• I’m just relating what happened to me, not advocating. I didn’t say that you should disclose to Five-O if you don’t have to — especially in FL. Those crackers are likely to shoot your @ss just because there aren’t any dogs handy (I am licensed in FL, had a home on Key Biscayne and know some of the Miami constabulary all too well).

        The local Chief and the cops here have no issues with us. Disclosing helped me avoid a ticket for running a full, blazing red light right in front of the officer’s patrol car. I’m absolutely positive I got just a warning because I’m one of the state-identified “good guys.” And also because I’m so damn charming.


  6. NC is a duty-to-inform state if you are a carrying concealed with a CHP. This is an improvement over the old law which was duty-to-inform for being a CHP holder even if unarmed at the time.

    • My only experience with a police officer while armed was with a Ohio State Trooper. I was speeding, I was guilty, I informed. He asked me to keep my hands in sight and did his job. When he was done with the official part of the proceedings he asked me what I carried (a 1911 of course) an we exchanged a few pleasantries and we both went on our way.

  7. Years ago, before I got hired, declaring I had a permit and was armed (in that order) got me out of a ticket. The officer’s focus immediately shifted to the weapon, but in a civil manner.

    Several people have gotten out of tickets I was going to write them by declaring they had a permit, because I know the CCW crowd is more responsible and more likely to understand a friendly warning than need a ticket to get the idea across.

    One more thing, trying to leave is definitely a valid test of if you are being detained. However, if you are being detained, it may look worse than asking, “Am I free to go?” If you ask that and the answer is no, then deal with it accordingly. If the answer is yes, then you know walking away won’t get you cuffed. Even better, if the answer is no and you’re being unlawfully detained, the lack of cuffs or a fistfight will not stop you from winning your lawsuit.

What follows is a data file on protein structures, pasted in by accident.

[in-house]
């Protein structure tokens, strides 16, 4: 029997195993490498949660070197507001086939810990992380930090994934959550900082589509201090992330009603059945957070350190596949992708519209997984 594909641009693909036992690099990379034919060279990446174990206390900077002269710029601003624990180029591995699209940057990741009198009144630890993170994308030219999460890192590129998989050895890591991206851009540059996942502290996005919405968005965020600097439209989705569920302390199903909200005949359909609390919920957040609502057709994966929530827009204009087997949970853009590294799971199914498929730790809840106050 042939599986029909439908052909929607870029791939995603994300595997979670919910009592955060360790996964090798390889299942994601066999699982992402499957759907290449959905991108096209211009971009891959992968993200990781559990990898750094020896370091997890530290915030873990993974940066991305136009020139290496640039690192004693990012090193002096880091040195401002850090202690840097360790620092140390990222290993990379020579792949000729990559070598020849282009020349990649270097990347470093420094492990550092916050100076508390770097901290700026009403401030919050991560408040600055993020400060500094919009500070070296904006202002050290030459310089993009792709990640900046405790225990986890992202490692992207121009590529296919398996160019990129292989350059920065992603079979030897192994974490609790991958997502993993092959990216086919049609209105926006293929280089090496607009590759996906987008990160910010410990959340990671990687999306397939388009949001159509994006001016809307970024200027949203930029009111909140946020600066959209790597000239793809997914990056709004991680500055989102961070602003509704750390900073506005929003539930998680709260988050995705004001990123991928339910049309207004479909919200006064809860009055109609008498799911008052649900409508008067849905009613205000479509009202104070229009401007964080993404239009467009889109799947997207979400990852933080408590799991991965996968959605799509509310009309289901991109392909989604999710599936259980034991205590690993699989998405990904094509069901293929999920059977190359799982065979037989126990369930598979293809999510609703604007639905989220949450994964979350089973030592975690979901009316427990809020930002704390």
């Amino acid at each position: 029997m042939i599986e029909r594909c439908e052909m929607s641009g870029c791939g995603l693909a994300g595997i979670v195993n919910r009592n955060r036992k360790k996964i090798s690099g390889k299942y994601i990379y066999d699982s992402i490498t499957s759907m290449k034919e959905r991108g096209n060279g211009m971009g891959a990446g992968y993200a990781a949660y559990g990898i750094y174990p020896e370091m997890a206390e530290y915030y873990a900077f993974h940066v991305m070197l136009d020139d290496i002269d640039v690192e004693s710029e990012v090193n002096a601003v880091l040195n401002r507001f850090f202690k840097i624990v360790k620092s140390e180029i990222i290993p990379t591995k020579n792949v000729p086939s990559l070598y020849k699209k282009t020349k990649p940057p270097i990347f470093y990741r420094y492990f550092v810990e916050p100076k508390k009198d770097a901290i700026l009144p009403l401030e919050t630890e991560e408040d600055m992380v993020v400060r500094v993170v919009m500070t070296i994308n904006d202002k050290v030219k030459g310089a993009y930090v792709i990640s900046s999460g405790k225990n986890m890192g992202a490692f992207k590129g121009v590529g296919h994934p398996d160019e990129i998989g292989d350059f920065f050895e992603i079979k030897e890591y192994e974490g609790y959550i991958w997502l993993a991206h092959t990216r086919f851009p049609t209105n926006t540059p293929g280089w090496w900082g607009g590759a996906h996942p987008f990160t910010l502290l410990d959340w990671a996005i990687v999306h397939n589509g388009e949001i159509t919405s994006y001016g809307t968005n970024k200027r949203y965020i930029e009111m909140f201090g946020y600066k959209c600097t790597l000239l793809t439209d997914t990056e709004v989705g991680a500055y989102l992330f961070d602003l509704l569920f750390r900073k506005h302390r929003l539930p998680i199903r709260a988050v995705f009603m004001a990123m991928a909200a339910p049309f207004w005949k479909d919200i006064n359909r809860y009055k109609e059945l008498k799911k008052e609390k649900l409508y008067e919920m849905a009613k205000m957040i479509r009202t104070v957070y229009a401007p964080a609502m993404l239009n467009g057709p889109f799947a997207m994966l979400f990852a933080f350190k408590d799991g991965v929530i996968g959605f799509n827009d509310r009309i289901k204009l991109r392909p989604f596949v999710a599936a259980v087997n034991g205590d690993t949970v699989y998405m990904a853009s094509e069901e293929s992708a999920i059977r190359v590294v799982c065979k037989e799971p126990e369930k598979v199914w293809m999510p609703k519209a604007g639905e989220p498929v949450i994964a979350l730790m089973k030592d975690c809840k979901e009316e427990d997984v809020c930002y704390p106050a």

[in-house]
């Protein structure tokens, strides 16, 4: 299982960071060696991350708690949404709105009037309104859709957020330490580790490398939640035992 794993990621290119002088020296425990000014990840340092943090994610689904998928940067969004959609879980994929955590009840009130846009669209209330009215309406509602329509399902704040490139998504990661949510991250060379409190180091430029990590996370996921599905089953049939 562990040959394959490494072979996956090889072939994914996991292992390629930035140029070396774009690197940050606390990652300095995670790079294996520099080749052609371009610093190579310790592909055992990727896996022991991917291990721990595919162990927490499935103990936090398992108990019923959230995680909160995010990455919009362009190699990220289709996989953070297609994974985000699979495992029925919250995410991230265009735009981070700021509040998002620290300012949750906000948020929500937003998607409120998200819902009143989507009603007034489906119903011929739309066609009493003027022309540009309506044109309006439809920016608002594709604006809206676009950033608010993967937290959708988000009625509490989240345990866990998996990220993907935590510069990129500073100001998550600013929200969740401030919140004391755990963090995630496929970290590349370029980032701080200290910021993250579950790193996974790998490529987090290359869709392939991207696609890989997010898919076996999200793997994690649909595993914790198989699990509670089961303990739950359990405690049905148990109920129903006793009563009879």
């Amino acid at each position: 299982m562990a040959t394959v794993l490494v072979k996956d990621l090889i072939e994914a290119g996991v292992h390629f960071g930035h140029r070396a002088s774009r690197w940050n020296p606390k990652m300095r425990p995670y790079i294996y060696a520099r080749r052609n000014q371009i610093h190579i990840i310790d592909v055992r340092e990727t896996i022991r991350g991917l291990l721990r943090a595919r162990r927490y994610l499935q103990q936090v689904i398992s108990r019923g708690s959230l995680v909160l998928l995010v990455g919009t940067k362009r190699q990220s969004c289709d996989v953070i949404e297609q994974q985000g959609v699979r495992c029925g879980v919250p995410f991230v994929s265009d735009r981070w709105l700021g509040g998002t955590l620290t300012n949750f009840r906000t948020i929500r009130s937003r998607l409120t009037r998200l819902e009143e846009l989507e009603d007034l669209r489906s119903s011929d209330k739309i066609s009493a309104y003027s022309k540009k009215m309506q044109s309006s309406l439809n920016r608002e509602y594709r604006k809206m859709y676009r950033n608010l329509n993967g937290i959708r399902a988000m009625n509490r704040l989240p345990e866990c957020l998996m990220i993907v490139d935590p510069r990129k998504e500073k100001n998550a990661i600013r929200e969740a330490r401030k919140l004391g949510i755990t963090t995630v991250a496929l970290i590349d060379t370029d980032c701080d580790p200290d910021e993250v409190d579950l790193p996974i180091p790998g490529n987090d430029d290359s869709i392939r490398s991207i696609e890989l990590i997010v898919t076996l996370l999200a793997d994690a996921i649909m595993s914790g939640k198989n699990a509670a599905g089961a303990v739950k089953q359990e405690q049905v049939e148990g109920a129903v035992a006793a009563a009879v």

Do as you think best, and if you’re somewhere that is not gun friendly, your best bet may well be to keep quiet.

    • “Am I free to go?”

      What about when the officer gives no answer at all? I’ve seen far too many videos of someone lawfully carrying a firearm and asking if they are free to go only to have the officer(s) ignore the question.

      My guess is that when the officer ignores your question it is an admission that you are not being detained and the officer simply doesn’t want to verbally admit it. Would it then be prudent to declare that because the officer is not affirming detainment that it means I am free to go and am going to do so? You’ll probably find out right away at that point whether you’re being detained.

      • If he doesn’t answer, I wouldn’t draw an inference that he knows or cares that he has no grounds for an arrest. He may just be deciding whether or not he wants to arrest you.

    • Several people have gotten out of tickets I was going to write them by declaring they had a permit

      That’s exactly what happened to me.

      • Minnesota doesn’t have a “duty to inform,” but all of the instructors I’ve spoken with have said it’s a good idea to hand over your CCW card along with your license if you’re ever pulled over. Besides informing him that you are legally armed, it also let’s the officer know that you’ve passed a background check and are probably not a hooligan.

        Be polite, be calm, be professional…and if that helps you avoid a ticket, so much the better.

  8. Dan,

    I highly recommend that anyone interested in understanding Carry Conceal laws, by state, get a copy of “Traveler’s Guide to the Firearm Laws of the Fifty States” by J. Scott Kappas, Esq. It’s updated yearly and I believe has the most revelant information short of contacting an Attorney for the state in question.

  9. If you carry, whether open or concealed, it’s very important that you (a) know your state’s laws and (b) know your own rights when approached by the police . . .

    Also, if you live in – or travel through – a state with Native American reservations, be aware that the laws for firearms carry can be different on the reservations than they are in the surrounding state. That was one point my NM CCW instructor made very clear to the class.

  10. Police officers are trained that they need to take control of situations to minimize risks to their safety. This can result in aggressive behavior, especially when dealing with inexperienced officers or those who have recently encountered life-threatening situations. Because of this, it is often wise to avoid responding aggressively yourself and avoid any behavior that will make the officer perceive you as a safety risk. If you are legitimately carrying a sidearm, keep your hands where the cop can see them and advise him that you are legally carrying a weapon. By communicating calmly and clearly, you reduce the risk that the officer will misinterpret your intentions and you establish that you’re being cooperative.